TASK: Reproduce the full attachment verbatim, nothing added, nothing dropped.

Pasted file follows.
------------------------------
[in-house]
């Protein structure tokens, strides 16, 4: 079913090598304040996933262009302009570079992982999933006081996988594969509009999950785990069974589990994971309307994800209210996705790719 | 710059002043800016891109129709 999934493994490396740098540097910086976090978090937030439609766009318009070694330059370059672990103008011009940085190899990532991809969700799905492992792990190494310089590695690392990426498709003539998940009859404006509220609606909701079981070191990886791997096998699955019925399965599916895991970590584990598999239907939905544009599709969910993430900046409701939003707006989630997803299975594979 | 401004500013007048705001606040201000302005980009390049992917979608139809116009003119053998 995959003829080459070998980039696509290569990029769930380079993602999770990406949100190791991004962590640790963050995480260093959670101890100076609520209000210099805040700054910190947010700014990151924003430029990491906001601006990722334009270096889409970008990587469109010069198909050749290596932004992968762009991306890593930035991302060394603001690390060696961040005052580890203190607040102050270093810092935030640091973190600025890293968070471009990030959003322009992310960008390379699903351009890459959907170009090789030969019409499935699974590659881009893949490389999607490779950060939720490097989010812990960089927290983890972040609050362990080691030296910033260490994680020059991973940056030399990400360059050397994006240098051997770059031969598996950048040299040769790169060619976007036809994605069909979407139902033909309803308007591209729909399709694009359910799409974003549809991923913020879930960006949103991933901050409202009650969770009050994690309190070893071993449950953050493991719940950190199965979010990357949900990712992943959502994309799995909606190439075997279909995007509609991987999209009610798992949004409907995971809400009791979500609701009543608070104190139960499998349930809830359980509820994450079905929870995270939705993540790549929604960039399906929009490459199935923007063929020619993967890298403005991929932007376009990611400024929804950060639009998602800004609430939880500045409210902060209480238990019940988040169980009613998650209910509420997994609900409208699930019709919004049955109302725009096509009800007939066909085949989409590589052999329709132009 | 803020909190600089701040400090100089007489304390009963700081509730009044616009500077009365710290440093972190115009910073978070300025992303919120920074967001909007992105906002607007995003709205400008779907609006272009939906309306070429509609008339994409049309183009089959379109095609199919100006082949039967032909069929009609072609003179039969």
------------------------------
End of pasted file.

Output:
[in-house]
């Protein structure tokens, strides 16, 4: 079913090598304040996933262009302009570079992982999933006081996988594969509009999950785990069974589990994971309307994800209210996705790719 | 710059002043800016891109129709 999934493994490396740098540097910086976090978090937030439609766009318009070694330059370059672990103008011009940085190899990532991809969700799905492992792990190494310089590695690392990426498709003539998940009859404006509220609606909701079981070191990886791997096998699955019925399965599916895991970590584990598999239907939905544009599709969910993430900046409701939003707006989630997803299975594979 | 401004500013007048705001606040201000302005980009390049992917979608139809116009003119053998 995959003829080459070998980039696509290569990029769930380079993602999770990406949100190791991004962590640790963050995480260093959670101890100076609520209000210099805040700054910190947010700014990151924003430029990491906001601006990722334009270096889409970008990587469109010069198909050749290596932004992968762009991306890593930035991302060394603001690390060696961040005052580890203190607040102050270093810092935030640091973190600025890293968070471009990030959003322009992310960008390379699903351009890459959907170009090789030969019409499935699974590659881009893949490389999607490779950060939720490097989010812990960089927290983890972040609050362990080691030296910033260490994680020059991973940056030399990400360059050397994006240098051997770059031969598996950048040299040769790169060619976007036809994605069909979407139902033909309803308007591209729909399709694009359910799409974003549809991923913020879930960006949103991933901050409202009650969770009050994690309190070893071993449950953050493991719940950190199965979010990357949900990712992943959502994309799995909606190439075997279909995007509609991987999209009610798992949004409907995971809400009791979500609701009543608070104190139960499998349930809830359980509820994450079905929870995270939705993540790549929604960039399906929009490459199935923007063929020619993967890298403005991929932007376009990611400024929804950060639009998602800004609430939880500045409210902060209480238990019940988040169980009613998650209910509420997994609900409208699930019709919004049955109302725009096509009800007939066909085949989409590589052999329709132009 | 803020909190600089701040400090100089007489304390009963700081509730009044616009500077009365710290440093972190115009910073978070300025992303919120920074967001909007992105906002607007995003709205400008779907609006272009939906309306070429509609008339994409049309183009089959379109095609199919100006082949039967032909069929009609072609003179039969």